Reading in Reception - feeling frustrated(93 Posts)
I don't want to push my DS and I think on the whole so far I've been quite relaxed about how much learning is going on, I can see the massive progress he's made in so many ways since leaving preschool and he really has blossomed, socially, his speech is better, he is very happy and enjoying school, is enthusiastic about the various projects he's learning about, etc etc. A few wobbles here and there but generally, all is good.
But... some days he appears to read whatever book he is given perfectly and others its as though he has never read a book or even a word before in his life. I think he relies on the pictures too much and then guesses, wrongly, without looking at the words at all - e.g thinking a lid was a plate, so 'reading' the word plate when it isn't even there. He is bringing home awful books, repeating the same few it seems, he says they get to choose from a certain box. I borrow lots from the library, and encourage him to read from our own books too of course but just feeling a bit lost in helping to guide his learning here.
He is an autumn birthday so do I have high expectations? He is bringing home pink books but I have no idea what that really means. He got so fixated on a picture of a beetle he just couldn't see that the word was bug. I am gentle and say, yes, it's a picture of a beetle but let's read the word too, b-u-g, can you blend the sounds? Beetle he says. I say there's no 'ee' or 'T' can he try again? No he says. Loves it when he can actually read things particularly if it follows an interest but outside of these moments he will say he never needs to learn to read, will just grow up and stay at home etc so finding it hard to get him to see why learning is a good thing.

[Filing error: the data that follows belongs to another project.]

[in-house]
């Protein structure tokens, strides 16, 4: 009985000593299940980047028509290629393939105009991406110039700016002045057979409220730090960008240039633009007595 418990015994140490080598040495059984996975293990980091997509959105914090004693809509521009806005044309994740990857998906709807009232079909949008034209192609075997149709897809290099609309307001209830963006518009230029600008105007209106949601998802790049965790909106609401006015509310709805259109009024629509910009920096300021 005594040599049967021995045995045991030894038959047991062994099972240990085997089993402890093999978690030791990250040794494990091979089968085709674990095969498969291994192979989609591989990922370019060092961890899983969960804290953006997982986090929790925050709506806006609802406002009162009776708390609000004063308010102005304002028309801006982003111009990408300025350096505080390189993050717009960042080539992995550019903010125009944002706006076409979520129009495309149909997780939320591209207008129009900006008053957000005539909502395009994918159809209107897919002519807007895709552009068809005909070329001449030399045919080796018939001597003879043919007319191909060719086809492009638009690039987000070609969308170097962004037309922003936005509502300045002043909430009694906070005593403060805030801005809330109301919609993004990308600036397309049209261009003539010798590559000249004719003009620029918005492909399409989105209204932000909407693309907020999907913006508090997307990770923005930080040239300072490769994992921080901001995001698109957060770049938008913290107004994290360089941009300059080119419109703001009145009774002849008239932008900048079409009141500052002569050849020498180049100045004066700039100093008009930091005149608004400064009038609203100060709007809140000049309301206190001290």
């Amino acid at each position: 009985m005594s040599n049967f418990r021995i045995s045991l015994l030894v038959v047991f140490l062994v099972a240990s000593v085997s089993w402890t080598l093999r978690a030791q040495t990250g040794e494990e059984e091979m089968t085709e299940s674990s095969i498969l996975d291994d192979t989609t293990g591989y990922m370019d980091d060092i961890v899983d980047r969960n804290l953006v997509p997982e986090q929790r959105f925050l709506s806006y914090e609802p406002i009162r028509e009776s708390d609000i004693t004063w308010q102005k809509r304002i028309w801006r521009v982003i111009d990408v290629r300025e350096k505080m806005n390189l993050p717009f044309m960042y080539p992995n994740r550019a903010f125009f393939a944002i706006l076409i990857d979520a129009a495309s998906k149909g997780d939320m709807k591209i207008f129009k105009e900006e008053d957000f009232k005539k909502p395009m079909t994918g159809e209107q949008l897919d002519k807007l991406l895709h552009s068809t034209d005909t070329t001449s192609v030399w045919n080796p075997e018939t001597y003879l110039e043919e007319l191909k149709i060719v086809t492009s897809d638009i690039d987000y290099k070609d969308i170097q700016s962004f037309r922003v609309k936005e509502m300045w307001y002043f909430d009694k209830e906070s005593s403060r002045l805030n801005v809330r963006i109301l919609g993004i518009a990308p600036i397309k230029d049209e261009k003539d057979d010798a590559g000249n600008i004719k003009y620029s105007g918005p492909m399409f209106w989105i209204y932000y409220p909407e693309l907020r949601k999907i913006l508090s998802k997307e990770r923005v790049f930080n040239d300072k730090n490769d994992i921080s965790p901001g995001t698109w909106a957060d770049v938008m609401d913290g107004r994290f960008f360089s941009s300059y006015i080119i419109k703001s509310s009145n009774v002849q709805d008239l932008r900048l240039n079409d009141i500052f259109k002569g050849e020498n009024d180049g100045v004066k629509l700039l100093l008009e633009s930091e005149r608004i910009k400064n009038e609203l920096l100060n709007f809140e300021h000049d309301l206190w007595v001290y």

Sorry for length. Any advice?
My DS does this - very bright, can read easily but cannot read picture books as he just stops reading and guesses the words. I blame the emphasis teachers put on using the pictures.
I simply cover up the pictures as we read and then he reads swiftly and perfectly. He will read dense paragraphs of picture-less texts 10 times more quickly than bloomin' Biff, Chip and Kipper! Covering up the pictures completely is the only way he can read picture books.
Tonight he has read the end of term parent newsletter to me instead of Biff, Chip and Kipper. I don't care.
Cover up the pictures. It's easy.
But teachers should not be teaching children to use pictures or guessing from initial letters or any of the "Searchlight" strategies
many are, mrz. And they defend it when you query them. So presumably it's allowed as an acceptable teaching strategy?
"Are the teachers who want the children to guess the words based on the pictures following any kind of system (and are they prepared to tell you what the system is called?)"
It's called Look & Say
Well, I learned to read with look and say and I wasn't taught to look at the pictures. You can look at the pictures all you want but it has nothing to do with reading.
I thought look and say was the same as whole word recognition where you just learn the word and then look at it and say it rather than phonics and break it down phonetically.
I don't think pictures are part of look and say.
Right at the beginning you get things like a picture of a cat and cat written underneath it and the same with a dog so you learn to recognise the words cat and dog. But it works just as well if you have the words and no picture it's just not as pretty.
"The "whole language" or "look and say" method teaches that children should memorize or "guess" at words in context by using initial letter or picture clues."
"If you don't use a picture with the word the child will probably make a wild guess as to what it says trying to remember what sound you made previously. *This is not a good method if you don't include pictures.*"
sorry yes saying that pictures aren't really a part of it was wrong.
when introducing new words pictures can help but the pictures in the early ORT books tend to be too busy to be useful IMO.